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Testosterone replacement treatment options for HIV-infected men.


J Acquir Immune Defic Syndr Hum Retrovirol. 1997 Dec 1;16(4):254-65.

Hypogonadism is well documented in HIV-infected men, particularly as they progress to AIDS and in those with symptoms of wasting. Testosterone deficiency can be diagnosed with simple laboratory tests, and various treatment options exist. The benefits of androgen replacement are well documented from a large body of literature and experience with hypogonadal men without HIV infection. Hypogonadal men who are given testosterone replacement have improved sexual thoughts and functioning, more energy, and improved mood. Generally, quality of life improves with such therapy. Testosterone replacement tends to maintain or improve lean body mass. The benefit, dose, and timing of testosterone replacement treatment for men with HIV infection, however, are less clear and require further study. Appropriate history and a high degree of clinical suspicion, coupled with relatively simple laboratory measurements, can confirm the diagnosis of hypogonadism in men with HIV. Various options for testosterone replacement, including injections of testosterone esters and the use of transcutaneous patches, are discussed, as are the uses of pharmacologic doses of testosterone, primarily for its potential anabolic effect.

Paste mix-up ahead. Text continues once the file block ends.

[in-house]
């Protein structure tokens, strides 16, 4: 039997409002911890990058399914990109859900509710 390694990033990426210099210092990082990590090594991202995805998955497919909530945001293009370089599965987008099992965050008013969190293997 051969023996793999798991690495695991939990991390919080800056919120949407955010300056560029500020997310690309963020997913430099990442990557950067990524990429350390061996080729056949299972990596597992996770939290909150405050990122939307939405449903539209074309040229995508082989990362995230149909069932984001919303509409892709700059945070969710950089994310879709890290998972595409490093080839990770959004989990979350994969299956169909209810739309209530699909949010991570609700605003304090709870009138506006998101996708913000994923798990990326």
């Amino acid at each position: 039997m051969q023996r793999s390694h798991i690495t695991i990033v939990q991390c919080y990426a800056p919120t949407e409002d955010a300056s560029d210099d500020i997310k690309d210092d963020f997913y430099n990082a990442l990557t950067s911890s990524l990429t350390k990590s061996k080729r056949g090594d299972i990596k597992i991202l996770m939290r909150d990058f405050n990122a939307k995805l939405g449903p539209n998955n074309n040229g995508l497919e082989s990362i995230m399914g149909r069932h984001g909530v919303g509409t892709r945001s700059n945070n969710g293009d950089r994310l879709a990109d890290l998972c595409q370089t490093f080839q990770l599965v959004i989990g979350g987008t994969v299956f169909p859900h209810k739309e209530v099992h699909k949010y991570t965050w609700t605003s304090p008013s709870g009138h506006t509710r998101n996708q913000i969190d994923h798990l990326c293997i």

Administration, Cutaneous Administration, Oral Drug Delivery Systems Human Hypogonadism/DIAGNOSIS/*DRUG THERAPY/ETIOLOGY HIV Infections/*COMPLICATIONS/DRUG THERAPY Injections, Intramuscular Male Scrotum Testosterone/ADMINISTRATION & DOSAGE/DEFICIENCY/*THERAPEUTIC USE JOURNAL ARTICLE REVIEW REVIEW, TUTORIAL


Information in this article was accurate in February 28, 1998. The state of the art may have changed since the publication date. This material is designed to support, not replace, the relationship that exists between you and your doctor. Always discuss treatment options with a doctor who specializes in treating HIV.